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4 Alternatives to Peat Moss in the Flower Garden

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4 Alternatives to Peat Moss in the Flower Garden

Healthy flower gardens start with garden soil amendments.

Photo © Jamie McIntosh

You’ve seen them at every nursery and home improvement center: bales of peat moss, that fluffy brown stuff gardeners add to their clay or sandy soil to improve the flowerbed. However, there are some environmental drawbacks to using peat moss as a soil amendment. Peat moss takes centuries to develop, and its harvest from wetland bogs damages this habitat and releases greenhouse gases into the air. This is surprising to many gardeners, who may rely on peat moss to lighten and acidify the soil.

Flower gardeners can take steps to protect the fragile peat bog ecosystem by choosing from four soil amendment alternatives:

  1. Compost:

    Compost got it’s nickname of “black gold” for a reason: This soil amendment improves the tilth of soil, adds trace nutrients, attracts earthworms, and introduces beneficial microorganisms into the garden. Don’t like the “ick factor” of do-it-yourself composting? Most nurseries sell compost by the bag or truckload, and many cities give residents free compost through their yard waste processing facilities.

  2. Coconut fiber:

    Like peat moss, coconut fiber helps soil absorb and retain moisture. You can buy coconut fiber as dry compressed bricks, which store tidily in the garden shed until you add water to them and mix them with garden soil. Coco fiber bricks are pricy, so they might be a better option for the small garden or flowering container garden.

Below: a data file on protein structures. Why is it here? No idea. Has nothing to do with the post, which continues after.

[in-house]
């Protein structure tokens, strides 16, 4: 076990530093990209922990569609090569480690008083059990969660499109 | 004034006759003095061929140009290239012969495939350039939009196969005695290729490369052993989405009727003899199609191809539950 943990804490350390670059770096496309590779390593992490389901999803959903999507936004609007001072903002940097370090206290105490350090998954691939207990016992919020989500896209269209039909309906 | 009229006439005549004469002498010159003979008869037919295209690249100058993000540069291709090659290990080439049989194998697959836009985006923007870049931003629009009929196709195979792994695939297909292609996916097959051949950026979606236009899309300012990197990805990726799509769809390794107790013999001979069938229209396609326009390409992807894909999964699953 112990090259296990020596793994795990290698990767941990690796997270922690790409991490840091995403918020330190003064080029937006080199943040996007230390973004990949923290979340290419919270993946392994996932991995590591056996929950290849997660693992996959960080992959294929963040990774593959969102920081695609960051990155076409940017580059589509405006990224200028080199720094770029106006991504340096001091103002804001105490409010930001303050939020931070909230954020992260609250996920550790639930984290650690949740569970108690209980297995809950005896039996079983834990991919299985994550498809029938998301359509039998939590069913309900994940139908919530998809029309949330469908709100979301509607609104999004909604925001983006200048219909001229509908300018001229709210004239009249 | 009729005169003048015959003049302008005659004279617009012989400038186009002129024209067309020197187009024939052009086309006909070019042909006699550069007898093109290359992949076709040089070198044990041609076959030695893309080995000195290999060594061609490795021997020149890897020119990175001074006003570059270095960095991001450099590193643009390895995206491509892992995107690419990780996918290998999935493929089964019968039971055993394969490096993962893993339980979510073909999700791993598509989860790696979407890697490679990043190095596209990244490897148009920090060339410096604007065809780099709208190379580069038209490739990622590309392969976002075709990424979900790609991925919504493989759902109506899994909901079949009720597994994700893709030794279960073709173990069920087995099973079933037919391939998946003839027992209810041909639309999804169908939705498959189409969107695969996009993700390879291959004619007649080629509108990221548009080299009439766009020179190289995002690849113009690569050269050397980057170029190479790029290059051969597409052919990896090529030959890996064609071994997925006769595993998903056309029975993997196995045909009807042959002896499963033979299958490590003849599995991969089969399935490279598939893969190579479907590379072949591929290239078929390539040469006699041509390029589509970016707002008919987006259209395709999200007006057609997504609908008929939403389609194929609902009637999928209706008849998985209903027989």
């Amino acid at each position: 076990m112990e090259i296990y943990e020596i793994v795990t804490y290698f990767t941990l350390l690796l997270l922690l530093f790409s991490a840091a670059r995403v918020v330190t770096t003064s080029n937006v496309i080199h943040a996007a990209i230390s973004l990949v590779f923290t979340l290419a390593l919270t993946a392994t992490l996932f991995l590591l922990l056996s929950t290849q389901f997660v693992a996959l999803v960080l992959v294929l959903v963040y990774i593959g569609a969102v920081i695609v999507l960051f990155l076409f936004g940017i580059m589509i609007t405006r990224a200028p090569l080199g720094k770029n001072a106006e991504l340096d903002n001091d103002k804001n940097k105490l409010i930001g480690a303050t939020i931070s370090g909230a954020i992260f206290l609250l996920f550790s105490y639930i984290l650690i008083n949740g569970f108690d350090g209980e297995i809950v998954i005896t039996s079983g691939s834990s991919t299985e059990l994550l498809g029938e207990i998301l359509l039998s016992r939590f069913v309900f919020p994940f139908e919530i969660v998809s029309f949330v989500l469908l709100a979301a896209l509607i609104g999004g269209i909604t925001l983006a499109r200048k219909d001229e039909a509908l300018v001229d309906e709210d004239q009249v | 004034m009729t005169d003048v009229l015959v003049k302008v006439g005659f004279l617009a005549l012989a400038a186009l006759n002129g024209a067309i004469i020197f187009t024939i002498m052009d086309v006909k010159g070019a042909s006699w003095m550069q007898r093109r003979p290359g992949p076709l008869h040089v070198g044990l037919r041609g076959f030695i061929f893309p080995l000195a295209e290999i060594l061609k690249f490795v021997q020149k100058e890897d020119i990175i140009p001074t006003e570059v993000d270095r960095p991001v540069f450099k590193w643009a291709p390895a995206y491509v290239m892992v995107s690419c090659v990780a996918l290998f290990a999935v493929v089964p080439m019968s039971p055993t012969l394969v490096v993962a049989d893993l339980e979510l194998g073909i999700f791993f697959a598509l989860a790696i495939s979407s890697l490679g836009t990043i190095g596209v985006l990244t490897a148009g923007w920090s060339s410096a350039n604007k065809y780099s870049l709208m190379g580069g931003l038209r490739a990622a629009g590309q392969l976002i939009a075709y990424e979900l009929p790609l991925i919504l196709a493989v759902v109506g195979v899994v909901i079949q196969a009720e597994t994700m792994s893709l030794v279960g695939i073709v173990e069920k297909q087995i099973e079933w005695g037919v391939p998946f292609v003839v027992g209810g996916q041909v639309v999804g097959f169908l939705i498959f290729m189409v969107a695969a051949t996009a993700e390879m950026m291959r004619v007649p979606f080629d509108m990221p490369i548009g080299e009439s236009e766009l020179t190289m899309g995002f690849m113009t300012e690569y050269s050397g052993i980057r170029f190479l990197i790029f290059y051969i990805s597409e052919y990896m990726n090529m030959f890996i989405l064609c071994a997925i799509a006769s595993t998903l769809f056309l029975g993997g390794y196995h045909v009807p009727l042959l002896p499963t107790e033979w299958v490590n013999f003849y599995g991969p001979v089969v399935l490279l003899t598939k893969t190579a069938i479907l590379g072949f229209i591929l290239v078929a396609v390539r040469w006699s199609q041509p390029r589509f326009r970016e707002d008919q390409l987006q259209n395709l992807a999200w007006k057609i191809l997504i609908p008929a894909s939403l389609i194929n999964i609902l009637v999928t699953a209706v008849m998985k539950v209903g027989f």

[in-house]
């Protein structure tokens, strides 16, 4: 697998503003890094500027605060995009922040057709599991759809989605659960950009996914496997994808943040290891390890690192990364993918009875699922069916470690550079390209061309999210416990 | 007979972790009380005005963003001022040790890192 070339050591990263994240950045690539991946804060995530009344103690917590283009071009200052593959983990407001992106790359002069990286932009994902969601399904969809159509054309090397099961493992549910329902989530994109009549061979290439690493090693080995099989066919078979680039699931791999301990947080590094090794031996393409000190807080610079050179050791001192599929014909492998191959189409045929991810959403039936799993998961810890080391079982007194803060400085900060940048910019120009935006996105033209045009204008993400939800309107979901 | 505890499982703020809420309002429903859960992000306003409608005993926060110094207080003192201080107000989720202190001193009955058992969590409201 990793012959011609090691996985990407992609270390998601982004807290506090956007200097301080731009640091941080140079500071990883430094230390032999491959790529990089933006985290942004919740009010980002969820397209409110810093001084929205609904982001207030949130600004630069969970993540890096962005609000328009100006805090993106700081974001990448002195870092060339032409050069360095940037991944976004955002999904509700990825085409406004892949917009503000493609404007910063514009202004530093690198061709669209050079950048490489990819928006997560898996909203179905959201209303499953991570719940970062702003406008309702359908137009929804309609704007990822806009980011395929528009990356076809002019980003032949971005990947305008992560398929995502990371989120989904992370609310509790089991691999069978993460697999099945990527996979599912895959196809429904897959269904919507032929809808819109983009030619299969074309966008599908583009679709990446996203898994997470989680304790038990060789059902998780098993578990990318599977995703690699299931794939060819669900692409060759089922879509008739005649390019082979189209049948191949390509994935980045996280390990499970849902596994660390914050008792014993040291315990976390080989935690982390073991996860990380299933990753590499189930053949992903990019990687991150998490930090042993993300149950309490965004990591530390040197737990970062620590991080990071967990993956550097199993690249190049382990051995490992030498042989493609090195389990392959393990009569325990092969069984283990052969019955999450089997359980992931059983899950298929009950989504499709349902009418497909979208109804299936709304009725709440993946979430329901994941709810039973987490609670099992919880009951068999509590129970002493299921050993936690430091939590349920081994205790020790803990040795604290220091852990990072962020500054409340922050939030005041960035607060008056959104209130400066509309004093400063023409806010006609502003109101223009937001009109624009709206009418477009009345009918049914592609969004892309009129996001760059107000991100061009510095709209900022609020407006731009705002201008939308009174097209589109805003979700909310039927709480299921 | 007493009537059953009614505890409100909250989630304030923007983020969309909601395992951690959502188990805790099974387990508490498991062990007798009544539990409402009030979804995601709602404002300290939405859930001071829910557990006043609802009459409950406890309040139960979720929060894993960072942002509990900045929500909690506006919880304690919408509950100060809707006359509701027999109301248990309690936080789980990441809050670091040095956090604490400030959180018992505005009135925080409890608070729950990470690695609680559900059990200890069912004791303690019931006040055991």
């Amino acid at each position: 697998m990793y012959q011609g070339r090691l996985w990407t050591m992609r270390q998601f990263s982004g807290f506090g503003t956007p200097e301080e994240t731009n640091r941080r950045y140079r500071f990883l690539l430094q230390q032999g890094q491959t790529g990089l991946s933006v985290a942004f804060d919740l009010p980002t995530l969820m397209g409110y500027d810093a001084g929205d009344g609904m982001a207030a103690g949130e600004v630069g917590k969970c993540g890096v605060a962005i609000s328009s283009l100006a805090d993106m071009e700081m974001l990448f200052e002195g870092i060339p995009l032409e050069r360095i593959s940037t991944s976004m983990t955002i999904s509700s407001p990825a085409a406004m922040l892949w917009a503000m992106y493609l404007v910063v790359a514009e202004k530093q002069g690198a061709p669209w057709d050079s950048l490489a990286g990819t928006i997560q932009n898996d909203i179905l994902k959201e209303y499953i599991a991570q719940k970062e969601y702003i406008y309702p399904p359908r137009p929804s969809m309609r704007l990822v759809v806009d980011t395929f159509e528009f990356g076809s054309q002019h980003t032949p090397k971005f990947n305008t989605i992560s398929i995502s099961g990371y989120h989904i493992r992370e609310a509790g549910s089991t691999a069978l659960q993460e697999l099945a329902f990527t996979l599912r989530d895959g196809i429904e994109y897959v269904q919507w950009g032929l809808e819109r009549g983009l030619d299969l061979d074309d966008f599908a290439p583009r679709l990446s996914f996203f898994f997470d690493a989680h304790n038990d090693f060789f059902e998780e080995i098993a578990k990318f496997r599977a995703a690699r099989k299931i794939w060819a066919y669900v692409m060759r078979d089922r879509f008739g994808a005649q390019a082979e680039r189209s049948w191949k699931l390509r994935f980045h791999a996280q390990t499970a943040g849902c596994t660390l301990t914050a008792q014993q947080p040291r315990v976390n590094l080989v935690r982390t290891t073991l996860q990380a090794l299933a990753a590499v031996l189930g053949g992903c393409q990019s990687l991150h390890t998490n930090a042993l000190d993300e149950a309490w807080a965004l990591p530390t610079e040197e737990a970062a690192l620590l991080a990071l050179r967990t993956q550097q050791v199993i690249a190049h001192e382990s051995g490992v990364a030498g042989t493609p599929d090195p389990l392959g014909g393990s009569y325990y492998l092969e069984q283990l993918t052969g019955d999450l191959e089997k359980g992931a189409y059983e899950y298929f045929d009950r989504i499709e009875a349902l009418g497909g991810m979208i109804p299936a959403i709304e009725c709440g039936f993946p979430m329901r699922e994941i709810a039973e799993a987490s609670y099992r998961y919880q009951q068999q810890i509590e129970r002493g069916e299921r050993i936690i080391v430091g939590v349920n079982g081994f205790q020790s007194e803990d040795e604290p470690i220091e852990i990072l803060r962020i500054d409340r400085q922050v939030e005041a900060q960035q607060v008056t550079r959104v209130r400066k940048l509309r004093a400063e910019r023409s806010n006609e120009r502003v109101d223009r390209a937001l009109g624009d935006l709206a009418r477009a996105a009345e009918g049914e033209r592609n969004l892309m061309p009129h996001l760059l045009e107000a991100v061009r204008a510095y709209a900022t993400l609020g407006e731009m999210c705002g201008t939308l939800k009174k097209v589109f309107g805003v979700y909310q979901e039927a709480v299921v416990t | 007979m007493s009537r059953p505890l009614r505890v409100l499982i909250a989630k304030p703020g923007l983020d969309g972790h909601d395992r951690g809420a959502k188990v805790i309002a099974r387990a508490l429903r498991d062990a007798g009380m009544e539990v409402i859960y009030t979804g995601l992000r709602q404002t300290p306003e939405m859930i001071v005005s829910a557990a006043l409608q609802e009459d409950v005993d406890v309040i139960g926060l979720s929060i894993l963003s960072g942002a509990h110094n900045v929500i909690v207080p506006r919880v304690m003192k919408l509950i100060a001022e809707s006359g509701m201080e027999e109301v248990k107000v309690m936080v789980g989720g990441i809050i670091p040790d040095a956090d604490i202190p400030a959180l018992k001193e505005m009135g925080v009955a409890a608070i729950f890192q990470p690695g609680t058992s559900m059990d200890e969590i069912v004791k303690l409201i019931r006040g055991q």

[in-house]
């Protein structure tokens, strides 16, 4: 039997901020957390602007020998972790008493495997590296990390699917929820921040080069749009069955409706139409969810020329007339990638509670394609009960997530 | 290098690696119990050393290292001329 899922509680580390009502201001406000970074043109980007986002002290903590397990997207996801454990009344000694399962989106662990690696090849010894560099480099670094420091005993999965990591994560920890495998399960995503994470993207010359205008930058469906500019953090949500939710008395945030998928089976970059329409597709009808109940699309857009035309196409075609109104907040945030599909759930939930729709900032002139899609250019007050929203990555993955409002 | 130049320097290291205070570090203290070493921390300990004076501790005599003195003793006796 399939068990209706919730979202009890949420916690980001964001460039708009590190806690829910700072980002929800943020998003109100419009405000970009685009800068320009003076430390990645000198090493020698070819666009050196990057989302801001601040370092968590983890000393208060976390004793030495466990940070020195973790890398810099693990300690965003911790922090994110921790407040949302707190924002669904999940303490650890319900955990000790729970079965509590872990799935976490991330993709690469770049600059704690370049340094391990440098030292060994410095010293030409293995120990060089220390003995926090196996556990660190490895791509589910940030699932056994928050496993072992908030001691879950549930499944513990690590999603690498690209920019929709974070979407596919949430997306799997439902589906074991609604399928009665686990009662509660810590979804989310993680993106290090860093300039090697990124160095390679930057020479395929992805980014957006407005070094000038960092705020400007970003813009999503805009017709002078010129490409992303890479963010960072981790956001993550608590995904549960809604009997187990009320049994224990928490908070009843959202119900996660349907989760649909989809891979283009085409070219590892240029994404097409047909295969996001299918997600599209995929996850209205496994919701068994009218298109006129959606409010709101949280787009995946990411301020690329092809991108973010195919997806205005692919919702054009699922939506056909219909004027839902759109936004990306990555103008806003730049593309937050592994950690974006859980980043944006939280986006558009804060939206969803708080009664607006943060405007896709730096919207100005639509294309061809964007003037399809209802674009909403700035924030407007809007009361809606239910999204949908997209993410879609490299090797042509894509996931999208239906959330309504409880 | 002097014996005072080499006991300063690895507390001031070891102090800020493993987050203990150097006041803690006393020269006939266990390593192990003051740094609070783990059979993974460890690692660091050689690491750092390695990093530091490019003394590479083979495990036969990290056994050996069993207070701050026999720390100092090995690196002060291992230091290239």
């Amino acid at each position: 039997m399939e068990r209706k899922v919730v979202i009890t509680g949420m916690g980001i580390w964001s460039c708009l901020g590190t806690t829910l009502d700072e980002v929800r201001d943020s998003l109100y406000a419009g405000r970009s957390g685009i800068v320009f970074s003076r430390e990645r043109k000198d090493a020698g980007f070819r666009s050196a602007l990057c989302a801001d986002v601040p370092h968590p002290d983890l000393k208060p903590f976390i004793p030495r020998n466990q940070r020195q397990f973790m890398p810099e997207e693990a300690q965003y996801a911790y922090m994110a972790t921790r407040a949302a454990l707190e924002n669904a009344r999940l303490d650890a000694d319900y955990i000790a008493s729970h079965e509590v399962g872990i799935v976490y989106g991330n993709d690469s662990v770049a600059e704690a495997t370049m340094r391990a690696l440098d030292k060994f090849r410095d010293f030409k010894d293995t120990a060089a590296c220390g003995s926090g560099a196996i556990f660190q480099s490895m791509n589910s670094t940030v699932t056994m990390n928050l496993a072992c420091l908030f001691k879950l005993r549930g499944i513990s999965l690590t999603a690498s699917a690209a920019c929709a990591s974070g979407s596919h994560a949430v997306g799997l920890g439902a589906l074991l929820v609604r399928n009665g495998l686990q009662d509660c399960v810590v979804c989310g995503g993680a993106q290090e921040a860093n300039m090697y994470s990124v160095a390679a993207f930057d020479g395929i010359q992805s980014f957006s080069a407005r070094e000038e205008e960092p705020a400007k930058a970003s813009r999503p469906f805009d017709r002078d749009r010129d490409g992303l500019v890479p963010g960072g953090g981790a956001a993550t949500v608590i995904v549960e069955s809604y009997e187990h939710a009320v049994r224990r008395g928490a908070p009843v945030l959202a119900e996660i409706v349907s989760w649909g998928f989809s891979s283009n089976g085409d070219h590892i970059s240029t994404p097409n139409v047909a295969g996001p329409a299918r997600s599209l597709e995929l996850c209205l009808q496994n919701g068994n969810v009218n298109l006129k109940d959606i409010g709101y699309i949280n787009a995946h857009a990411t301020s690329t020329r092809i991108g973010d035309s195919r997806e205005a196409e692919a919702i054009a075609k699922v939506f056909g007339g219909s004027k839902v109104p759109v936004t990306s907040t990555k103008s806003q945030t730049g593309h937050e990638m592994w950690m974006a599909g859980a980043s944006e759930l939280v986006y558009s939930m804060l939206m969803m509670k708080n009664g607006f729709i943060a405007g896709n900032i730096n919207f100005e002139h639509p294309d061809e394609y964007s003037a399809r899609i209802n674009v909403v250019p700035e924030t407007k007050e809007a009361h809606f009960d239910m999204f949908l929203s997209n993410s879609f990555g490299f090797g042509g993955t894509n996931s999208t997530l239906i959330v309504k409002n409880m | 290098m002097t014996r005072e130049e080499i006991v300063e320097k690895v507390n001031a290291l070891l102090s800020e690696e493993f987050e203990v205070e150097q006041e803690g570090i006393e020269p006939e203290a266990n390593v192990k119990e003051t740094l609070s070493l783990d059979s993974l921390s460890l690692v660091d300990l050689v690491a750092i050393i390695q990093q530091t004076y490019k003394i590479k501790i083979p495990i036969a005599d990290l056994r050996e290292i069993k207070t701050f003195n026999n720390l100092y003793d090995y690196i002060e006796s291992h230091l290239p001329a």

3. Leaf mold:

    Leaf mold is like the lazy man’s compost. The product is the result of the natural decay process of leaves, without all the turning or worrying about the right ratio of greens and browns. Shredding the leaves helps them break down into humus faster, and you don’t need a fancy shredder; running over them with the lawnmower will do.

  4. Pine needles:

    Pine needle mulch is popular where pine trees are abundant, but flower gardeners can use pine needles as a soil amendment too. After all, what are pine needles but the specially shaped leaves of pine trees? The acidity of pine needles is especially beneficial to help acid loving flowers thrive, including azaleas, lilies, marigolds, and rhododendrons.

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